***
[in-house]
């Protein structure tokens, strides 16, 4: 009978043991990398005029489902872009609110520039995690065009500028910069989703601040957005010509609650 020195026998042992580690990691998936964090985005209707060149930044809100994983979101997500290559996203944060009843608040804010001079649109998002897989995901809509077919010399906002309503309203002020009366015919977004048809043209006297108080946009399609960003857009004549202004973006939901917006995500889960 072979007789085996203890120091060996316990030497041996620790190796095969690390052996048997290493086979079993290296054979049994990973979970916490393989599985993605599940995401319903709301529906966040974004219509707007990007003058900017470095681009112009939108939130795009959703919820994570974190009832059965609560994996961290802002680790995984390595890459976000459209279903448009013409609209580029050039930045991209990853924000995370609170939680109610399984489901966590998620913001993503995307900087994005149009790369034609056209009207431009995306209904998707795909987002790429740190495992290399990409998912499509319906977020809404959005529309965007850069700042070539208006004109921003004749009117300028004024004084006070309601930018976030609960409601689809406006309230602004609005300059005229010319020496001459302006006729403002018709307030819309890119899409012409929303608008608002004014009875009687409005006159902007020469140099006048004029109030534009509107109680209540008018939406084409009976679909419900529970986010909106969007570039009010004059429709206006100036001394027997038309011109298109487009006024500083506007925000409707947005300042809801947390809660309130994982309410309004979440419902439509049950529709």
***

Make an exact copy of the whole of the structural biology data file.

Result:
[in-house]
């Protein structure tokens, strides 16, 4: 009978043991990398005029489902872009609110520039995690065009500028910069989703601040957005010509609650 020195026998042992580690990691998936964090985005209707060149930044809100994983979101997500290559996203944060009843608040804010001079649109998002897989995901809509077919010399906002309503309203002020009366015919977004048809043209006297108080946009399609960003857009004549202004973006939901917006995500889960 072979007789085996203890120091060996316990030497041996620790190796095969690390052996048997290493086979079993290296054979049994990973979970916490393989599985993605599940995401319903709301529906966040974004219509707007990007003058900017470095681009112009939108939130795009959703919820994570974190009832059965609560994996961290802002680790995984390595890459976000459209279903448009013409609209580029050039930045991209990853924000995370609170939680109610399984489901966590998620913001993503995307900087994005149009790369034609056209009207431009995306209904998707795909987002790429740190495992290399990409998912499509319906977020809404959005529309965007850069700042070539208006004109921003004749009117300028004024004084006070309601930018976030609960409601689809406006309230602004609005300059005229010319020496001459302006006729403002018709307030819309890119899409012409929303608008608002004014009875009687409005006159902007020469140099006048004029109030534009509107109680209540008018939406084409009976679909419900529970986010909106969007570039009010004059429709206006100036001394027997038309011109298109487009006024500083506007925000409707947005300042809801947390809660309130994982309410309004979440419902439509049950529709």